How do people make decisions in situations where the outcome is uncertain? For many years, economists and academics used the idea of expected value – a rational or mathematical calculation of the probability and value of different outcomes. This was later refined into the concept of expected utility, which took more account of the decision-maker’s own circumstances.

In recent decades, decision theory has been advanced still further with concepts such as prospect theory, developed by Daniel Kahneman and Amos Tversky. Prospect theory teaches us that, faced with risky alternatives, rather than consider the final outcome, people make a decision based on the perceived value of potential losses and gains. However, the way they perceive those values is not always rational.

The classic example is the choice between the certainty of receiving $1000 and the chance of winning $2500 on the flip of a coin. Many people will opt for the guaranteed $1000, even though the expected utility of the gamble is higher (2500 x 0.5 probability = 1250).

If we vary the values of the alternatives in this scenario, we can arrive at a point where the two options are regarded as equal, and the decision maker is indifferent – for example, they may feel that a guaranteed $300 is pretty much the same as the chance to win $1000 in a 50-50 lottery. We call this point of balance the ‘certainty equivalent’ of a risk.

So much for decisions taken and resolved in the present. But what if the lottery will not take place, and the prize not be awarded, until a year has passed? Does that affect the way people make their decision? Some researchers have found that more people opt for the gamble when the risky outcome is further away in the future. This has important implications for everyday life. For example, one reason why people are unwilling to reduce their use of fossil fuels may be that they are happy to gamble on the risk of environmental catastrophe happening many years from now.

We wanted to look at this phenomenon in more detail, to discover the impact of different timeframes on people’s choices when faced with risk. To do this, we recruited 52 undergraduate students in economics from Bogazici University in Turkey and asked them to take a computer-based interview.

During the interview, subjects were asked to make choices between the certainty of one amount and the chance of winning another, larger amount. The chances were not always 50/50 – some had odds of 5/1 or 6/1. We represented these ‘lotteries’ as several cheques placed in tombolas (urns) – one made out with the value of the prize, and the others made out with a value of zero. We closed in on each subject’s certainty equivalent by asking them which one of two lotteries they preferred to the guaranteed cash – one with a higher expected utility, and one with a lower. After a while, we arrived at a point where they were indifferent over whether to take the certain cash or play the lottery, which indicated that the certainty equivalent had been reached.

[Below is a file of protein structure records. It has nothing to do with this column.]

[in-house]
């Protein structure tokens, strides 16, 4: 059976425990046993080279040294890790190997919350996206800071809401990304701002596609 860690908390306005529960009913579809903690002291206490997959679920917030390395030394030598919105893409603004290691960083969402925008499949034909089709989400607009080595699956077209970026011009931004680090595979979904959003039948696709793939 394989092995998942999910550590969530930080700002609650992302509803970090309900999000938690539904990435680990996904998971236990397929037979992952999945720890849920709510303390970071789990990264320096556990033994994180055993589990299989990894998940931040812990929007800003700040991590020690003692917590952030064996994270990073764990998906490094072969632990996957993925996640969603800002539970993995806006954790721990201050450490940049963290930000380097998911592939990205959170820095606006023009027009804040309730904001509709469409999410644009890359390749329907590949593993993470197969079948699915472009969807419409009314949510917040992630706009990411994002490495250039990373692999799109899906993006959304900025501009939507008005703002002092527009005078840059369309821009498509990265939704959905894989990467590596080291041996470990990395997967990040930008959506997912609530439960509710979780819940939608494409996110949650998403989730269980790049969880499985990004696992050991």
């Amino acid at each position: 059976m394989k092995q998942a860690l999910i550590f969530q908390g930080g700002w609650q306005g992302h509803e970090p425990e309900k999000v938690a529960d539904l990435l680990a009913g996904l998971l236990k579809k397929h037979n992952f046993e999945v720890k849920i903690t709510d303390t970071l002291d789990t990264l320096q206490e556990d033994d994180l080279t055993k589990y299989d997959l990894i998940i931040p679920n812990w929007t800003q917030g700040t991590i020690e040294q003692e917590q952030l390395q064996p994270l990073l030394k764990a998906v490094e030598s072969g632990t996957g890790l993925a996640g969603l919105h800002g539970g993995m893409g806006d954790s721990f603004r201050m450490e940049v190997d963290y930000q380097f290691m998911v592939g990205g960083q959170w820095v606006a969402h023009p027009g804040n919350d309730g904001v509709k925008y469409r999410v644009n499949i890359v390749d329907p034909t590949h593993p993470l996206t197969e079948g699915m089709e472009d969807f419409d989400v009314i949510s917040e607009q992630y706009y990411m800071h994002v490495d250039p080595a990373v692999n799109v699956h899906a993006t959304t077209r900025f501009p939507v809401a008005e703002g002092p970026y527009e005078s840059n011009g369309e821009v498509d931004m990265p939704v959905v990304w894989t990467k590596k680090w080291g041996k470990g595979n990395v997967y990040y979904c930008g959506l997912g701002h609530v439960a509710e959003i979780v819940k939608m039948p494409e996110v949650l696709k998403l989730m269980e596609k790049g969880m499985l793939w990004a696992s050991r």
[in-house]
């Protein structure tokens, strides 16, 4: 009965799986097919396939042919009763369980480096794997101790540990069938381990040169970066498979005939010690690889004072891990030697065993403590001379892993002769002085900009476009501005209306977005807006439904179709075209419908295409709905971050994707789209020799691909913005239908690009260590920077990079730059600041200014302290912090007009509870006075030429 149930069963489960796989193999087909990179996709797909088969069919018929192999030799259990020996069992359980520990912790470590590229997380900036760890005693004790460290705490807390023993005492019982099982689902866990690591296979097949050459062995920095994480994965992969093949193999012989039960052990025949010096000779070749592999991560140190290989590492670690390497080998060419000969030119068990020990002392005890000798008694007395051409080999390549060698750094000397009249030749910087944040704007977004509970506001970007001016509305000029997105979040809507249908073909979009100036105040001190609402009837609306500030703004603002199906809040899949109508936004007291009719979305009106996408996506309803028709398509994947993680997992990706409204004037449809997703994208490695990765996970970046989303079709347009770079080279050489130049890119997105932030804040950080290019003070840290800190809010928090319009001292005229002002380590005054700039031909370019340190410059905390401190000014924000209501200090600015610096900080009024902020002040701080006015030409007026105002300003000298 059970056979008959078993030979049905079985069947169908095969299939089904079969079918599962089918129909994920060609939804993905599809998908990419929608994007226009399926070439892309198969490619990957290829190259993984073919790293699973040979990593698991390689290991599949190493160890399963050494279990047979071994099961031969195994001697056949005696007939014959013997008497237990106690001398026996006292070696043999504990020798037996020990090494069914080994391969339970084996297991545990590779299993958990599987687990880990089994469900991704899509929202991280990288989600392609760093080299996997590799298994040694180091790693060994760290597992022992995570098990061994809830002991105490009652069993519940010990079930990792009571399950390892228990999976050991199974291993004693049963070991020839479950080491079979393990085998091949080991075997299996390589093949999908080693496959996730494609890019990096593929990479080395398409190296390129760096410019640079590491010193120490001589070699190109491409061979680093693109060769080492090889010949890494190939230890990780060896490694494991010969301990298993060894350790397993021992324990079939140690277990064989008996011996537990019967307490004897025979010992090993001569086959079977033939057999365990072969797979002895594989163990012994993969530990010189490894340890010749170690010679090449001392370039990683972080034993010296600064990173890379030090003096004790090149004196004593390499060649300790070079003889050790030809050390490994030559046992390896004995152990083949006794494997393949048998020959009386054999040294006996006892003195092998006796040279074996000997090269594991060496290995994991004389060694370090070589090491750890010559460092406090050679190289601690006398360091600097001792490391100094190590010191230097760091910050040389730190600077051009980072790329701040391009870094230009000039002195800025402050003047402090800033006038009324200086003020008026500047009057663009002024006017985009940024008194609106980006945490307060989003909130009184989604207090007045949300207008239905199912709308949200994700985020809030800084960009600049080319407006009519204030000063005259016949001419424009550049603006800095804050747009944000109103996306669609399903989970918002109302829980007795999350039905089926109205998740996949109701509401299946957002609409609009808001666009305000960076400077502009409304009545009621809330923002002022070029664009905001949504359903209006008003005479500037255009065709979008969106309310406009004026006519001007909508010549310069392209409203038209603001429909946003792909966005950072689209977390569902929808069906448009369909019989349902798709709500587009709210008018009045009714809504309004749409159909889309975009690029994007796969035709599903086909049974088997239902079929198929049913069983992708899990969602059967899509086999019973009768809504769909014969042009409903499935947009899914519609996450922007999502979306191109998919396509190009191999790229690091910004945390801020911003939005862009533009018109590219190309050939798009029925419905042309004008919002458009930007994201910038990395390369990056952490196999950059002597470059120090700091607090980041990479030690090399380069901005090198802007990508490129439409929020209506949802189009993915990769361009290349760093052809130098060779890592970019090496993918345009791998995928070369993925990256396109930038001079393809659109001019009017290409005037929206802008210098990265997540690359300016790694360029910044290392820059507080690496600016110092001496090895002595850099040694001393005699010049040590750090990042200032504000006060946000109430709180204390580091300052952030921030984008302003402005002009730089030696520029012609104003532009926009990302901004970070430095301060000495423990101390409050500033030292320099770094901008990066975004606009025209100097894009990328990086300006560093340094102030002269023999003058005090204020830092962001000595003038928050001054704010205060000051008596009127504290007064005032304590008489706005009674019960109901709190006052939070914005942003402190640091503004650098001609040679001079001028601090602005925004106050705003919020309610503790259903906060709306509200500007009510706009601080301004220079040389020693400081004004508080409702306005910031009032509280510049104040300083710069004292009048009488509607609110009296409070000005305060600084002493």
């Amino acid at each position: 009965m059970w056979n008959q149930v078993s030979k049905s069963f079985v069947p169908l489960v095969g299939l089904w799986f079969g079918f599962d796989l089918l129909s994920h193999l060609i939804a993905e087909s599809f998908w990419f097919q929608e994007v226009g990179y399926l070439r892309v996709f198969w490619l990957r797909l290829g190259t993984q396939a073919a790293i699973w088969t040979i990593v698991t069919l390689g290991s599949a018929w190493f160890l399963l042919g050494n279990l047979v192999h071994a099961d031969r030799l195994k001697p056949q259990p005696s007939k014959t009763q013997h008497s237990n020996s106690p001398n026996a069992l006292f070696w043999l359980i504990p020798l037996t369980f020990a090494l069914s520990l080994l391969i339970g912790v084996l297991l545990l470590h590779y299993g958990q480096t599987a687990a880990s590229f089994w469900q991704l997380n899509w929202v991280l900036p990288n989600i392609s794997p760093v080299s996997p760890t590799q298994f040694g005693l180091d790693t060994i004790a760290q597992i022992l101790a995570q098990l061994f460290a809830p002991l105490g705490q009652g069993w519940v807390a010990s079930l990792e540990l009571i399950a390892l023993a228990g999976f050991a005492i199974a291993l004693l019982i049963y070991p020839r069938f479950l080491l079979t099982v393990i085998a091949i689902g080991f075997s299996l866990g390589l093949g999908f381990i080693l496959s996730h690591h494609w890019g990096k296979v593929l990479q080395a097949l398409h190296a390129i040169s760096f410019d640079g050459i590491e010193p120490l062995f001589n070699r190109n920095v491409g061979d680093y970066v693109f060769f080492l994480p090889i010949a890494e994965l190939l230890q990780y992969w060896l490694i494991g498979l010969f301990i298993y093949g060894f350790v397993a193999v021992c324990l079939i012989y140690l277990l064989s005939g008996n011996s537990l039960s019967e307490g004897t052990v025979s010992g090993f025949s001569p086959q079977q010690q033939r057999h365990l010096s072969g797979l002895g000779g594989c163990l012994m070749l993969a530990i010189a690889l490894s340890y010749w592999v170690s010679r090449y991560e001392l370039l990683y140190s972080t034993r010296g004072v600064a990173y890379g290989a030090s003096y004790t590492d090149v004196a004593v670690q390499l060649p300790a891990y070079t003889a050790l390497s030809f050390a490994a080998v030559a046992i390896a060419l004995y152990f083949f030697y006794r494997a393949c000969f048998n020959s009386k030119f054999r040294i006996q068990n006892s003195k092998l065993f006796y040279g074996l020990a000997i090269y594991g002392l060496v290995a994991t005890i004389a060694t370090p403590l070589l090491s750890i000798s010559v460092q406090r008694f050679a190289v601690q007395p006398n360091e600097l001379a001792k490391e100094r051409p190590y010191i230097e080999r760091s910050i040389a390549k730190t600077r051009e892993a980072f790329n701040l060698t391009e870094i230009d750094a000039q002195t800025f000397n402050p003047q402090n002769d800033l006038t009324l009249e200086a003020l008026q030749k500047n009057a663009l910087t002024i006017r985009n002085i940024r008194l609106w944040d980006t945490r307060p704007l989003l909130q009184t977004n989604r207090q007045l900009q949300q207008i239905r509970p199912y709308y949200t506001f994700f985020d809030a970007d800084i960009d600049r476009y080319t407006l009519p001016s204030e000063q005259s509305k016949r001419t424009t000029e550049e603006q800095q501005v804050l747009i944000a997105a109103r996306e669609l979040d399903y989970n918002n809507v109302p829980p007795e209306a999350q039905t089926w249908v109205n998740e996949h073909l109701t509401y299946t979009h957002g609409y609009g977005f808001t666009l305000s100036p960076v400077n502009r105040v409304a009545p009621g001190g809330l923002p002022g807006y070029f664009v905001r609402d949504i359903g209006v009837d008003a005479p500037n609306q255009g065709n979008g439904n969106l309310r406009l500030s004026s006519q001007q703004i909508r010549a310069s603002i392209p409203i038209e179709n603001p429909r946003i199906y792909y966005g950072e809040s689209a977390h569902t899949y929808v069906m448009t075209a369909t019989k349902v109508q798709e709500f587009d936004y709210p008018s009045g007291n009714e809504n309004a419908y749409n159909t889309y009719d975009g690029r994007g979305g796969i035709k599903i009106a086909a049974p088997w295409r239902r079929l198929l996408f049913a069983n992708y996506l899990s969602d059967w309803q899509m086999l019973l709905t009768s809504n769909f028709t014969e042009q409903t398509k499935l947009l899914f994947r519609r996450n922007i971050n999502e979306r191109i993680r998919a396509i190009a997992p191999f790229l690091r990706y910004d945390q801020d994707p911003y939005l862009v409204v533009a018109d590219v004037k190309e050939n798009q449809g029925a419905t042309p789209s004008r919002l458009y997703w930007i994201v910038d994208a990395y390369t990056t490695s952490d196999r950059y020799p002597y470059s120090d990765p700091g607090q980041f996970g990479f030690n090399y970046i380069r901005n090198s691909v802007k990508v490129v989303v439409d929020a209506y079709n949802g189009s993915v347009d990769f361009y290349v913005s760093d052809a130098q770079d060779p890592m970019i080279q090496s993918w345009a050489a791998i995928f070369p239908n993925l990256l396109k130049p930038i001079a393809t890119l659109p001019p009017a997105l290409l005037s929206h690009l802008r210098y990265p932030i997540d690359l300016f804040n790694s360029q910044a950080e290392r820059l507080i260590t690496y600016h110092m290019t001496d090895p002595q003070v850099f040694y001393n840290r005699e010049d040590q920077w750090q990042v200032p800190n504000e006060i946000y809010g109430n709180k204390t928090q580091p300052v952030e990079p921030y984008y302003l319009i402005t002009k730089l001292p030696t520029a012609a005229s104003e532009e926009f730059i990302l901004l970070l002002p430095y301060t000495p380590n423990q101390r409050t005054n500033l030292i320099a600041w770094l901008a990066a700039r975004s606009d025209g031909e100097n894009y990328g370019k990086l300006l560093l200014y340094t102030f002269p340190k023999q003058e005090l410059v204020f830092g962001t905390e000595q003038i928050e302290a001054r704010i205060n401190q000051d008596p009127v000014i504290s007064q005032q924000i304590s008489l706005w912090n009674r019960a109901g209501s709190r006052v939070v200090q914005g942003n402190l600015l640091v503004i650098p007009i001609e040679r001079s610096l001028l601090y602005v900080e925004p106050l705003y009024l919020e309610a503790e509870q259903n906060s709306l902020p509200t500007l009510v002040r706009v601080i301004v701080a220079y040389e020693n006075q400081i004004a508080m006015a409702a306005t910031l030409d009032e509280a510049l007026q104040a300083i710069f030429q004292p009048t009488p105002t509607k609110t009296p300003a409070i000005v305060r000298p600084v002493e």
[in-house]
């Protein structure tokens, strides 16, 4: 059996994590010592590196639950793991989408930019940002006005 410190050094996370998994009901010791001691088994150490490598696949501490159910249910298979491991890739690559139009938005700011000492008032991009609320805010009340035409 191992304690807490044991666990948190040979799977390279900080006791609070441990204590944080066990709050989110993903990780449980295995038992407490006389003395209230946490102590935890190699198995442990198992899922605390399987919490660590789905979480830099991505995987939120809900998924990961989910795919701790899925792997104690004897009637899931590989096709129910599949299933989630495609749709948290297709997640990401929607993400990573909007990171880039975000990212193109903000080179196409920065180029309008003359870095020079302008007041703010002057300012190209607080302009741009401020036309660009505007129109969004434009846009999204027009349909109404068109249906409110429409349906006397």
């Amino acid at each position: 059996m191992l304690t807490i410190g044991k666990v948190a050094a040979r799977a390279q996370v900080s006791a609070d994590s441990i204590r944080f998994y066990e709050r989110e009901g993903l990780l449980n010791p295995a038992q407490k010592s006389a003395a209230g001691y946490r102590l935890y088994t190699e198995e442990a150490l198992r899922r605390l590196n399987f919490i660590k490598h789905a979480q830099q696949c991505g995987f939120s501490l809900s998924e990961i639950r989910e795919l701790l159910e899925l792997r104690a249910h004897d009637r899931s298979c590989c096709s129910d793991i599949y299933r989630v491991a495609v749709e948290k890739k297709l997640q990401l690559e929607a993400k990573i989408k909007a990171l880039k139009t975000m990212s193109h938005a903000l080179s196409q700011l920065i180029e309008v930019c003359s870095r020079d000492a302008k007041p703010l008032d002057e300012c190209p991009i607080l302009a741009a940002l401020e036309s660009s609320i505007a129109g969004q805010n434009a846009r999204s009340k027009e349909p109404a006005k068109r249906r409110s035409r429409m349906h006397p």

We added the dimension of time by asking our subjects to give their preferences for three different specific times when the lottery would be drawn and the prize awarded: right now, six months in the future and twelve months in the future. We also asked them to respond based on the lottery being resolved at some uncertain time over the next twelve months.

Subjects were told that there were no right or wrong answers – we were just interested in learning their true preferences. This simple approach allowed us to examine people’s attitudes towards risk based on different probabilities and delays.

We also wanted to separate out our subjects’ assessment of probability (for example, the chance of winning a lottery) from utility (the value to them if they won). To do this, we used a two-stage method. First, we asked them to make several choices between certain amounts and lotteries that all offered the same chance of winning. This elicited their views on utility alone, since the probability was always the same. Then, we inferred their views on probability from the certainty equivalent they assigned to a single lottery.

We found that people would tolerate much more risk when the risky payments were to take place in the future. When they did not know the timing of the outcome, they opted for certainty equivalents equal or less than those given for the six-month delay. This implies that they feel ‘ambiguity aversion’ – the well-known phenomenon that people prefer known risks to unknown risks. However, our most interesting finding was that time only affects subjective evaluation of probability, not utility. In other words, while people are more optimistic about risk when the risky events will occur in the future, they still regard the possible outcomes of those events as being pretty much the same.

Why should this be? One possible explanation is ‘affect-based reasoning’, where emotional or sensual factors influence the way people make decisions. When a potential positive outcome could happen soon, people want it more intensely. They feel the potential joy of winning – and the potential disappointment of losing – much more keenly. As a result, they are less inclined to take risks, and more inclined to grab the prize before it gets away.

When the outcome is delayed by six months or a year, people’s emotions are less intense, and they act in a more calculating way. In other words, they are more prepared to accept risks that are ‘worth taking’ from a purely mathematical point of view.

As far as we know, our study is the first one to disentangle the effect of time on the evaluation of probability and outcomes at the level of individual decision-makers.

### Further Reading:

"Risk Preferences at Different Time Periods: An Experimental Investigation", published in Management Science.